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This Week in Brexit

GBCC

This Week in Brexit 29th July

There’s now a month between us and the EU Referendum vote and there have certainly been some tumultuous developments during that time. This week has felt somewhat less volatile with the new Government starting to get to grips with the task at hand, the Labour party settling in for a summer-long leadership contest, and the markets steadying slightly after the disappointing PMI statistics released last Friday.

Politics

May’s Meetings

Theresa May continued her tour of Europe this week as she looks to make formal introductions and scope out how the other European leaders are positioning themselves ahead of any Brexit negotiations.

Earlier in the week, May travelled to Stormont Castle to meet Northern Ireland’s first and deputy first ministers. She took the opportunity to say that “Nobody wants a return to the borders of the past”.  The next day, May hosted at Downing Street Irish Taoiseach, Endy Kenny, where they both agreed that it was important to keep close links between the UK and Ireland.

Wednesday saw the PM fly to Rome to meet Italian Prime Minister, Matio Renzi, where she spoke of the need for the UK to be flexible during negotiations. Renzi expressed sadness at the EU vote but said that Italy would be supportive during the “delicate” negotiation process.

Yesterday during a press conference with the Slovakian Prime Minister, Robert Fico, May warned Eastern European countries that the British public had sent a very clear message of the need to reduce migration. Fico commented that there was a disconnect between how British voters perceived EU migration and how it was viewed on the continent.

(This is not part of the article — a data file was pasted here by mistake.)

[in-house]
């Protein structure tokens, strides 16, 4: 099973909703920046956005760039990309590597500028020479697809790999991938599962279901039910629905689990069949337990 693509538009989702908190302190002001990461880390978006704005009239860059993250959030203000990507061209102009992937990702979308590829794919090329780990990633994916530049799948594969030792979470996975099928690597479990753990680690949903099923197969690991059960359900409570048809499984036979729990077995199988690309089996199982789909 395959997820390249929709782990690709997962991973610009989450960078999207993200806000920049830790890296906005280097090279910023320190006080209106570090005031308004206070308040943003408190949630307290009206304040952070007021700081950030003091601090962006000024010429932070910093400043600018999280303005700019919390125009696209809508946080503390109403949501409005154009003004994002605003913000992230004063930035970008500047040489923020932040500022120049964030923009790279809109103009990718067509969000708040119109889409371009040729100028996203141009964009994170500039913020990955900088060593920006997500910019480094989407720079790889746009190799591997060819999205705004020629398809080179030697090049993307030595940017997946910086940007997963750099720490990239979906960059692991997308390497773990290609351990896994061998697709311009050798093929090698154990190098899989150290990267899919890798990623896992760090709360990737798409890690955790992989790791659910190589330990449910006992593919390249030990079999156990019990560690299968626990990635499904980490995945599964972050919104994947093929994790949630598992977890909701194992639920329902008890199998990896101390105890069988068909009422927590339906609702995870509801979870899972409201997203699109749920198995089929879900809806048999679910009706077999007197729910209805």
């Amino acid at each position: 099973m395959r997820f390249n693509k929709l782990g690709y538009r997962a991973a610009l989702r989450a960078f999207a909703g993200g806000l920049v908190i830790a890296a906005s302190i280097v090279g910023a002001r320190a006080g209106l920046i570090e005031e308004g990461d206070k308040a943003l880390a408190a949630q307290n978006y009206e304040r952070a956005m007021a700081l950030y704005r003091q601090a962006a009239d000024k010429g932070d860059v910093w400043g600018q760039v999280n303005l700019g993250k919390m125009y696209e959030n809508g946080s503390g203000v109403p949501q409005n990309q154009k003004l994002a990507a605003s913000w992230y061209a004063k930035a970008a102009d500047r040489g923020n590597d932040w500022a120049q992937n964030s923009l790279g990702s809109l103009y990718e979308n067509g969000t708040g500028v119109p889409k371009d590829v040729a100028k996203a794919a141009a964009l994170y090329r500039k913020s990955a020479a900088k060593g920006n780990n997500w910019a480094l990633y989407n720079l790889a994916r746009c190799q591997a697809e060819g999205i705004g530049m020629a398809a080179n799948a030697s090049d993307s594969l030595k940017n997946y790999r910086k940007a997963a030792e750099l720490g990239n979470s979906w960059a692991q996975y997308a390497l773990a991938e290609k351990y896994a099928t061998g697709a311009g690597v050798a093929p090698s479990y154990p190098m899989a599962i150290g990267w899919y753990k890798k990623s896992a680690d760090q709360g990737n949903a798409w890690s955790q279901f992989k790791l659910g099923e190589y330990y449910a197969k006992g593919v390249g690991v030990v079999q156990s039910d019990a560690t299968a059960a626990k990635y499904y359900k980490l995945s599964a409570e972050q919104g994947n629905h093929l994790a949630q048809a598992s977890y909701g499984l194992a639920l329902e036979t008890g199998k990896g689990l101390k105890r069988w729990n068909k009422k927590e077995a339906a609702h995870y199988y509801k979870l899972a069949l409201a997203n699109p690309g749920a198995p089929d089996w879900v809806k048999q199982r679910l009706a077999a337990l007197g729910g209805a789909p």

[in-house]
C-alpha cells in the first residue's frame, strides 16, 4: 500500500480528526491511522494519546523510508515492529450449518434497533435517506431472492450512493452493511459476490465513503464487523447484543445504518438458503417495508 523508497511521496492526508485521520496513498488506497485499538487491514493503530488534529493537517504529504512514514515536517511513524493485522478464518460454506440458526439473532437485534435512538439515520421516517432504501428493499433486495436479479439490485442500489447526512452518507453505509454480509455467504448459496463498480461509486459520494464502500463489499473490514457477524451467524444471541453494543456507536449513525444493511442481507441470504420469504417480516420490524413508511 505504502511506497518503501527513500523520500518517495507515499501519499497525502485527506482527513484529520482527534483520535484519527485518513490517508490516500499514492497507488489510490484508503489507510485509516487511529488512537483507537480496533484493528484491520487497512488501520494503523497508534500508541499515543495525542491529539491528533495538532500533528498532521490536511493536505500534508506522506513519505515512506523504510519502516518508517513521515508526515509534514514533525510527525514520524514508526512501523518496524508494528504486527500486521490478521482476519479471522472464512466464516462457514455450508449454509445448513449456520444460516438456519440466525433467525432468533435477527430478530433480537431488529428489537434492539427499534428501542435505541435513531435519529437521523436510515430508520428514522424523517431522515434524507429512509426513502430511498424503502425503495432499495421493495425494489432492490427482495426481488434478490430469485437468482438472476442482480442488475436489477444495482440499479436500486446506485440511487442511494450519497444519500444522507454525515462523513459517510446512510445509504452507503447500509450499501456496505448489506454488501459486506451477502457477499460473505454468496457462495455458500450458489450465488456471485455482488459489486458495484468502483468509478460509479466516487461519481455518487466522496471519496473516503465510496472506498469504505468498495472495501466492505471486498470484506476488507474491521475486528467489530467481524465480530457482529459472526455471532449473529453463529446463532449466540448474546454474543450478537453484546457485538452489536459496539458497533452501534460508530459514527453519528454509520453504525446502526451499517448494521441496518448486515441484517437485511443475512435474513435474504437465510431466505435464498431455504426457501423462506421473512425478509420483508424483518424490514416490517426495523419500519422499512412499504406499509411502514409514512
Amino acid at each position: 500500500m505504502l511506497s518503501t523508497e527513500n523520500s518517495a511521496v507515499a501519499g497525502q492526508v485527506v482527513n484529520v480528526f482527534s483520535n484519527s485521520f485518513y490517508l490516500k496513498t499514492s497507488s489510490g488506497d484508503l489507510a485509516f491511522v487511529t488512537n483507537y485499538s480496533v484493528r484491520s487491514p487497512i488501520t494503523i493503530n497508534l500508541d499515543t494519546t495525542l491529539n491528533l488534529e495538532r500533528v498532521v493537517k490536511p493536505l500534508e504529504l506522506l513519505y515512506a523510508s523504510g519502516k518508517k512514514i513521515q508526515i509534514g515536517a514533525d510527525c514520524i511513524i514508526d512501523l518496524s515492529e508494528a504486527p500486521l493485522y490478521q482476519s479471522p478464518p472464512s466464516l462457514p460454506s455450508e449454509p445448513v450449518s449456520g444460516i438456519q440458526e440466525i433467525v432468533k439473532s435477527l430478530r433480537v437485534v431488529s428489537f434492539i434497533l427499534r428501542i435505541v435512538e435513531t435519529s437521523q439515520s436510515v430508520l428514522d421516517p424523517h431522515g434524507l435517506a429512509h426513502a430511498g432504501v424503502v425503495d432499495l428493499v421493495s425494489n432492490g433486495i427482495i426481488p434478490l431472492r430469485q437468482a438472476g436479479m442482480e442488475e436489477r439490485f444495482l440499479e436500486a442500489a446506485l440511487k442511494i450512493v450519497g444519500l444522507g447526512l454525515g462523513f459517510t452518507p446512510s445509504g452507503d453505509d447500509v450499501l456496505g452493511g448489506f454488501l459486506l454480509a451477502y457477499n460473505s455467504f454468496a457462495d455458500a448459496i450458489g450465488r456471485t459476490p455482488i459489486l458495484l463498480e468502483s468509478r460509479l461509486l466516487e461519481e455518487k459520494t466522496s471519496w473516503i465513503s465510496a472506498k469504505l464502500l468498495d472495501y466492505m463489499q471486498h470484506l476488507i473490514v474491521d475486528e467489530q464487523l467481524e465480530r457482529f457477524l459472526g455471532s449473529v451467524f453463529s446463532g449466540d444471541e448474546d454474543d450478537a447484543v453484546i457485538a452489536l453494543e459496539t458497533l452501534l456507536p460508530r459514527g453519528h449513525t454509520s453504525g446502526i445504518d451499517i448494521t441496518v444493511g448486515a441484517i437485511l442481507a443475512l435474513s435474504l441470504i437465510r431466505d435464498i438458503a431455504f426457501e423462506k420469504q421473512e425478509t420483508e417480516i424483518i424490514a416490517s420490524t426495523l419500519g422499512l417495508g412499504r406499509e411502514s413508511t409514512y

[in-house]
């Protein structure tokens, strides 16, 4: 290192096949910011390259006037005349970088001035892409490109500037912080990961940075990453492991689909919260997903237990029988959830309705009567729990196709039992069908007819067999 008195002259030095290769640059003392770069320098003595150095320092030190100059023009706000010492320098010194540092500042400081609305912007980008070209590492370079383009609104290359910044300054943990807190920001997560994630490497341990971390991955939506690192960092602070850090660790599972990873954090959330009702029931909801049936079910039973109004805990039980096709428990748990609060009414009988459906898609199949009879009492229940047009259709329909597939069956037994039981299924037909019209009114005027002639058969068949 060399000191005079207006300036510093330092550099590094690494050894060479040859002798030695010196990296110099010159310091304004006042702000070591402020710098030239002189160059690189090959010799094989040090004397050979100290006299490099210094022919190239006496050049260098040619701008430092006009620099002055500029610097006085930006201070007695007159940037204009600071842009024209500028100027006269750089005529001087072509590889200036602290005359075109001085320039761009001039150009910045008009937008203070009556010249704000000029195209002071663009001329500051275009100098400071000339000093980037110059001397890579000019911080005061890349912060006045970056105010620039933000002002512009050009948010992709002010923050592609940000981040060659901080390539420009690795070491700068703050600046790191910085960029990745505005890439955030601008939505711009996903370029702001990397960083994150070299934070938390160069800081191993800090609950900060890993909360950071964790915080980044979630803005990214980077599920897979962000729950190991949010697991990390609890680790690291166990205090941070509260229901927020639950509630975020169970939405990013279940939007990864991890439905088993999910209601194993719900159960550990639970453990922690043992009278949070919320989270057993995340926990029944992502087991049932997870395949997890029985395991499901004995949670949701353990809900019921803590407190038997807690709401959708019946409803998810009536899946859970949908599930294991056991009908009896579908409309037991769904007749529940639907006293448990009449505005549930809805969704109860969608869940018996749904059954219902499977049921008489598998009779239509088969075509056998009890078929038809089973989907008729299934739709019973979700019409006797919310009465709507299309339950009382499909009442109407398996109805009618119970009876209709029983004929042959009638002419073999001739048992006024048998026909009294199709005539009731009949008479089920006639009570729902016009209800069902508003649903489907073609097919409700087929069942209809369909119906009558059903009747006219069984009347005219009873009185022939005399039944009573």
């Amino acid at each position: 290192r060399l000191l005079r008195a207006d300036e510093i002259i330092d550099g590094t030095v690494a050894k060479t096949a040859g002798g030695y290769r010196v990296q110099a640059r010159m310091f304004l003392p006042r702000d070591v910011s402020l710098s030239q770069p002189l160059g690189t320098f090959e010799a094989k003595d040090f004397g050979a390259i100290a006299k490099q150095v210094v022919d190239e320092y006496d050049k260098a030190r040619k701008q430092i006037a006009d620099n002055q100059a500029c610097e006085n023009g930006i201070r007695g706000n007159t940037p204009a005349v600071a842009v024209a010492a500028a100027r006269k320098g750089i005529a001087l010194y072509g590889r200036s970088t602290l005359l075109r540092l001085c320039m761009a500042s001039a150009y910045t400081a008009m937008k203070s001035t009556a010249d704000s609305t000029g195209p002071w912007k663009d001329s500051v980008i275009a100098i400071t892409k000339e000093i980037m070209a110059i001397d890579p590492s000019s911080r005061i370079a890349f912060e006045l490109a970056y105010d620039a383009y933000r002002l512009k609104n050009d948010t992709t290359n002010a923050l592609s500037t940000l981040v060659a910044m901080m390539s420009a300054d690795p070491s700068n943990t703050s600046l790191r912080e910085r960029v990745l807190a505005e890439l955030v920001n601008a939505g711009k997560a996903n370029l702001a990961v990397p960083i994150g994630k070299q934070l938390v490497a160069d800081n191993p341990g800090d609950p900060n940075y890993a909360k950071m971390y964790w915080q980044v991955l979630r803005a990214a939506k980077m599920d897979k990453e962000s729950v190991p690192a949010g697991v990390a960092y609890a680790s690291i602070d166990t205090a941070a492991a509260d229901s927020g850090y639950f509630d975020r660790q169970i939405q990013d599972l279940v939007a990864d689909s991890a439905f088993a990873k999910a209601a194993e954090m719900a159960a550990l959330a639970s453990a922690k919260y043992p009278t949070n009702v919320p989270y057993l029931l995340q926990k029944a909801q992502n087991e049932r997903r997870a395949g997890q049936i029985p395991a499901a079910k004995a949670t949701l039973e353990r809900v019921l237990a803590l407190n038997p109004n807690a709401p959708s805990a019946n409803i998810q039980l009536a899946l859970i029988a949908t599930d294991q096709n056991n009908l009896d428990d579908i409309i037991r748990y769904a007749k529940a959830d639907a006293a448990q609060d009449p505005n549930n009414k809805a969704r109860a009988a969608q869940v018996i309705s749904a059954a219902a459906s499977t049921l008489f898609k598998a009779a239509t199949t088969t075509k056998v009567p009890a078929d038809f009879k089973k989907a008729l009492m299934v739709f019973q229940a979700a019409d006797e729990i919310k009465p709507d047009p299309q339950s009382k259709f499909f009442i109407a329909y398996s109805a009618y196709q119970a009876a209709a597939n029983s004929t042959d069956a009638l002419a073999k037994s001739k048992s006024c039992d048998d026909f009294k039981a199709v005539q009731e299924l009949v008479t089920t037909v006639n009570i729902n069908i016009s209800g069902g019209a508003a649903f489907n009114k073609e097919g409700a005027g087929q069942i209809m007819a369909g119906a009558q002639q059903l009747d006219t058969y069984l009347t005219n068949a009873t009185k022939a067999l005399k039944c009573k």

May repeated her message during a press conference with Polish Prime Minister, Beata Szydlo, but assured that there would be no change to Polish and Slovakian workers’ right to remain in the UK whilst we are still members. Szydlo was clear that freedom of movement would be a key issue during negotiations.

Labour Leadership

With both Jeremy Corbyn and Owen Smith having launched their respective bids for the Labour leadership, this should have been the first week of campaigning from the pair. However, a legal challenge of the Labour National Executive Committee’s decision to allow Jeremy Corbyn to automatically stand for re-election drew most of the attention. Yesterday, the challenge was rejected which means that the leadership contest can continue as planned.

Outside of the courts, Corbyn spoke optimistically about the prospects for the party; even going as far as to say that Labour could win an early general election if the Prime Minister were to call one. Corbyn’s campaign also received a boost when Sarah Champion, MP for Rotherham, un-resigned from her position as shadow minister for preventing child abuse and domestic violence.